Interesting questions were raised last week during the school district's floor meeting portion of Town Meeting. Normally a quiet gathering that rarely lasts more than an hour - which is on one level surprising since the amount of public money under discussion is usually two to three times greater than what gets hashed over at the municipal floor meeting - this one departed from what has become, unfortunately, the standard script.

We refer, of course, to the concerns raised about the apparent discrepancy between what Burr and Burton Academy says it has pulled from its endowment fund to help run operations at the school and the corresponding numbers stated on federal tax forms. The tax forms in question are known as 990s and must be filed by tax-exempt organizations like Burr and Burton to provide information on their finances. Transfers of money from an endowment fund to offset education costs would be part of that. There seemed to be a mis-match between the amount of money the school took in for providing special education services, and the amount the school actually spent. The school's board of trustees responded the following day with a letter, printed here last week, that explained why financial planning and estimates can over- or under-shoot the mark, based on what actual enrollments turn out to be, months after the initial estimates are formed. That part certainly seems a plausible explanation.

There may be more information to come over the endowment and tax forms part of this. It's possible that this may have been a mix-up between the school and their accountants. There is a larger issue that these questions raise however, and it's not a new one. It relates to how much information an independent secondary school should be obliged to share with the public, and this is what forms the crux of this issue.

Burr and Burton is not a public high school. There are many who would argue that this is a primary source of its strength. The issue at hand is not about whether BBA is a good school or not. State assessment test scores are solidly above average, by and large - you can nit pick here and there but overall most public high schools would be happy to have the same results. More significantly, we think, its high graduation rates, the percentage of its students who go on to some form of post-secondary school education, and its low drop out rates are better indicators of its overall performance. Because it is an independent school, it has more leeway to chart its own course when it comes to rules and standards.

While Burr and Burton is obligated to accept students who apply from its core "sending towns" - those communities which agree to pay Burr and Burton's tuition rates - it can choose not to accept other students who come from outside these local districts. Burr and Burton has also used its independent status to develop a robust international students program, which would be hard for a public high school to do, and can be more flexible in general. As a rule, we think such flexibility is a good thing, within the bounds of its public mission. More public schools probably wish they had it.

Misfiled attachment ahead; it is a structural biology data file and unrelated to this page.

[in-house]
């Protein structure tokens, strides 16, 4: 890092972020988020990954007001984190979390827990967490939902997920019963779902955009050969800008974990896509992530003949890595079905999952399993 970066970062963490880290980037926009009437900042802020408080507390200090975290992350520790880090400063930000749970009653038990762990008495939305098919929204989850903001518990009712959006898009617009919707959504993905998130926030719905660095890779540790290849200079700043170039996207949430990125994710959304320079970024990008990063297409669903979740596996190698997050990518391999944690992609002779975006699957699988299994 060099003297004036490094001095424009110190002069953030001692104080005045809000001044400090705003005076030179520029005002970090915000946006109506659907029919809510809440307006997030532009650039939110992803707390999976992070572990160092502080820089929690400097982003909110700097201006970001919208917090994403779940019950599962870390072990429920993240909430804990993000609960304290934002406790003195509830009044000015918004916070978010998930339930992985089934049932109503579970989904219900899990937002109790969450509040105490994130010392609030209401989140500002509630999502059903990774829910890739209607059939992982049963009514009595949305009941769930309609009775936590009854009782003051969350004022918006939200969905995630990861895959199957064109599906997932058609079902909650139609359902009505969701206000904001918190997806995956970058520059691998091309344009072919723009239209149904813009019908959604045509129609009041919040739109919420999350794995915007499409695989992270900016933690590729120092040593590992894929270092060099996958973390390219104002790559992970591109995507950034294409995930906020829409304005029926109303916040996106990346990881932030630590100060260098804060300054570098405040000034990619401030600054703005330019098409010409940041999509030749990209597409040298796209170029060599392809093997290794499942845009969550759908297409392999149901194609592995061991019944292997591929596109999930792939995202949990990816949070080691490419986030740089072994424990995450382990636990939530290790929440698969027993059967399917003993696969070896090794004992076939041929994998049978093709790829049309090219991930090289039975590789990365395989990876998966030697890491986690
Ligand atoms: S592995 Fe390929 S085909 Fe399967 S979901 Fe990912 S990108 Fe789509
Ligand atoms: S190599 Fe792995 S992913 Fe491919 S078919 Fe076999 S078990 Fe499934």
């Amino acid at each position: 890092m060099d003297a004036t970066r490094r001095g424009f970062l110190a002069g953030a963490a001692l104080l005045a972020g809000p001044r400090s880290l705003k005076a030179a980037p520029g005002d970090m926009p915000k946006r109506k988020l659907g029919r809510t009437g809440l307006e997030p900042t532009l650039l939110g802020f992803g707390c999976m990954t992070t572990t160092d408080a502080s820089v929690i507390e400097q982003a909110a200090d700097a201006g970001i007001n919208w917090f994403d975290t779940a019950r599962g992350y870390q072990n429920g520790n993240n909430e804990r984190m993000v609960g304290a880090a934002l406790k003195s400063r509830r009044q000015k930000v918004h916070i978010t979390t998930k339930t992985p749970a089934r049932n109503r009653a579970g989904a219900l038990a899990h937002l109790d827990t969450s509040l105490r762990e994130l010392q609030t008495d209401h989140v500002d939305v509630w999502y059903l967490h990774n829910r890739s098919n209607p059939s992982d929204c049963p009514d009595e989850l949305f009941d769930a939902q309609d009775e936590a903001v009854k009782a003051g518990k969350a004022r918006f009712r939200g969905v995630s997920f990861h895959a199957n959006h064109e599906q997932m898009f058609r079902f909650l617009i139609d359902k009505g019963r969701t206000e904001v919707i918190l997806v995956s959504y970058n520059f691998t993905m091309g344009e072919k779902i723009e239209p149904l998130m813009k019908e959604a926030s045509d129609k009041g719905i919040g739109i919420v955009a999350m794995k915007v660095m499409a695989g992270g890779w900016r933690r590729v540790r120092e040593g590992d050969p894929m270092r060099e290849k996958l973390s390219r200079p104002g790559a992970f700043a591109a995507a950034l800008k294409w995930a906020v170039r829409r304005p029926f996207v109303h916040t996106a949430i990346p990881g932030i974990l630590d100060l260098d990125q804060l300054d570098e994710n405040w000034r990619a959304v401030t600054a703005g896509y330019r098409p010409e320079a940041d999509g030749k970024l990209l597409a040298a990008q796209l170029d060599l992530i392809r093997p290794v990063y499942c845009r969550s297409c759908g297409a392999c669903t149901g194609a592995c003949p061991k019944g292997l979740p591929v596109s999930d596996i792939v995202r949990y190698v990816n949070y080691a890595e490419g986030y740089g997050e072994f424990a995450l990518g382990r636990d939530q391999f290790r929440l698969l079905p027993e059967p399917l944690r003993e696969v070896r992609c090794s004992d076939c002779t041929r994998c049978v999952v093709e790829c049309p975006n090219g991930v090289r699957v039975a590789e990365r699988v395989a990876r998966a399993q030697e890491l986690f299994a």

The school is so firmly rooted in the history and traditions of Manchester and surrounding towns that its leadership would have to work pretty hard, for a long period of time, to undermine that connection. We're pretty confident they won't do that. Yes, they are also a "choice" school - no one has to go there and those who prefer not to can attend other schools, also at taxpayer expense. But let's be real - the school has a dominant position here, obtained and maintained in part by all that generous philanthropy.

So what, some might ask, is the problem?

Burr and Burton also accepts public tax dollars to pay its costs of operations, while also raising money privately and conducting annual fund drives. Because it does accept public money - millions of dollars worth each year - where is the line to be drawn between an independent governance structure run by a self-perpetuating board of trustees and a reasonably transparent level of accountability, particularly financial accountability?

BBA's trustees took a good step in that direction last week by offering to make available its audited financial statements to the Manchester school board for its review to resolve the endowment transfer and special education questions. Perhaps it should consider making them available to the other sending town's school boards as well. And we'd go one step further than that - why not publish a far more detailed budget report, line by line, just like public school districts have to do, beyond what taxpayers currently get in their town reports?

We recognize it's a little different when your organization is run by a board of trustees instead of a school board, but within that context, the more information that's shared the better. Private fund-raising plays a big role at Burr and Burton - all those new buildings wouldn't be there without it - but as much transparency as possible should be the guideline. Ultimately, that's in the school's best interests as well.

If you accept that everything has its trade-offs, and private fund-raising in the millions of dollars means there will always be certain information that will remain private, then on balance, that trade has worked well for our area. But the public, through its tax dollars, is owed something too. These are tough issues given the unusual nature of BBA and its historic role in the community, but we'd like to think the school's trustees would err on the side of as much openness as possible.